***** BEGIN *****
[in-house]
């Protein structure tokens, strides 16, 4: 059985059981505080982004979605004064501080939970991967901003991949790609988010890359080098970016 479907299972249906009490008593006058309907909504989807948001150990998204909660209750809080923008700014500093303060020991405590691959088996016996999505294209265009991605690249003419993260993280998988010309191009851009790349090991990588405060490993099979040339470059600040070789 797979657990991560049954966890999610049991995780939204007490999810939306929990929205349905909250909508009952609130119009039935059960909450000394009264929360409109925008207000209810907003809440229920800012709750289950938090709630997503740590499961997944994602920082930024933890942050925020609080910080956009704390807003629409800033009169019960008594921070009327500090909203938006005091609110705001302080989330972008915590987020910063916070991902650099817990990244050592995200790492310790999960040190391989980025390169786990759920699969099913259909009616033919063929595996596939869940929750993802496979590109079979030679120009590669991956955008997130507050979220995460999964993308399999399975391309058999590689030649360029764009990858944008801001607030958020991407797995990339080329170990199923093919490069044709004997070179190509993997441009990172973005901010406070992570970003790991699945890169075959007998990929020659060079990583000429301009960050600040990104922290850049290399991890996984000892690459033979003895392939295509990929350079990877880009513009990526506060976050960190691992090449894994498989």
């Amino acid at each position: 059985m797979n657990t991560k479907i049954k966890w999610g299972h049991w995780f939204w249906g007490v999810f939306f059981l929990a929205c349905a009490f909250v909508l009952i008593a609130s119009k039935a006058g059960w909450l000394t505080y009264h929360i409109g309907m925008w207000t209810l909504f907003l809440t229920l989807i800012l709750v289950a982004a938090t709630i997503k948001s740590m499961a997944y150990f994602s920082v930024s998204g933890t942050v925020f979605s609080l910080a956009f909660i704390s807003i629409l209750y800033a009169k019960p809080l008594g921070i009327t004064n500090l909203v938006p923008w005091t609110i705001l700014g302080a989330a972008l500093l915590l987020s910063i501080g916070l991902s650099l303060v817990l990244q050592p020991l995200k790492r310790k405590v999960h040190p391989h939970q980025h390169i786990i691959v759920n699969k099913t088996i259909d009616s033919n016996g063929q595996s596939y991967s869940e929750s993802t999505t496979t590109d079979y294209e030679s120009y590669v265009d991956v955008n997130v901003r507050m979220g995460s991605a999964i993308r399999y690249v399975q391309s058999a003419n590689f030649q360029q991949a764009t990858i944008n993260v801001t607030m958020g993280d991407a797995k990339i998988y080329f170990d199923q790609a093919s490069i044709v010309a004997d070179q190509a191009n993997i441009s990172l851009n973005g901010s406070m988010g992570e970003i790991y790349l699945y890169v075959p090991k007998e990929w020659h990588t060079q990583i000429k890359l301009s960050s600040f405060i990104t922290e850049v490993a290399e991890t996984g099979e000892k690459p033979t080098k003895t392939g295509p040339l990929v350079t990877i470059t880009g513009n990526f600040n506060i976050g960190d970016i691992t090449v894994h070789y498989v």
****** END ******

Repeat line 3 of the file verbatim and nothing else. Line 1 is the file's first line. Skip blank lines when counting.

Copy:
């Amino acid at each position: 059985m797979n657990t991560k479907i049954k966890w999610g299972h049991w995780f939204w249906g007490v999810f939306f059981l929990a929205c349905a009490f909250v909508l009952i008593a609130s119009k039935a006058g059960w909450l000394t505080y009264h929360i409109g309907m925008w207000t209810l909504f907003l809440t229920l989807i800012l709750v289950a982004a938090t709630i997503k948001s740590m499961a997944y150990f994602s920082v930024s998204g933890t942050v925020f979605s609080l910080a956009f909660i704390s807003i629409l209750y800033a009169k019960p809080l008594g921070i009327t004064n500090l909203v938006p923008w005091t609110i705001l700014g302080a989330a972008l500093l915590l987020s910063i501080g916070l991902s650099l303060v817990l990244q050592p020991l995200k790492r310790k405590v999960h040190p391989h939970q980025h390169i786990i691959v759920n699969k099913t088996i259909d009616s033919n016996g063929q595996s596939y991967s869940e929750s993802t999505t496979t590109d079979y294209e030679s120009y590669v265009d991956v955008n997130v901003r507050m979220g995460s991605a999964i993308r399999y690249v399975q391309s058999a003419n590689f030649q360029q991949a764009t990858i944008n993260v801001t607030m958020g993280d991407a797995k990339i998988y080329f170990d199923q790609a093919s490069i044709v010309a004997d070179q190509a191009n993997i441009s990172l851009n973005g901010s406070m988010g992570e970003i790991y790349l699945y890169v075959p090991k007998e990929w020659h990588t060079q990583i000429k890359l301009s960050s600040f405060i990104t922290e850049v490993a290399e991890t996984g099979e000892k690459p033979t080098k003895t392939g295509p040339l990929v350079t990877i470059t880009g513009n990526f600040n506060i976050g960190d970016i691992t090449v894994h070789y498989v």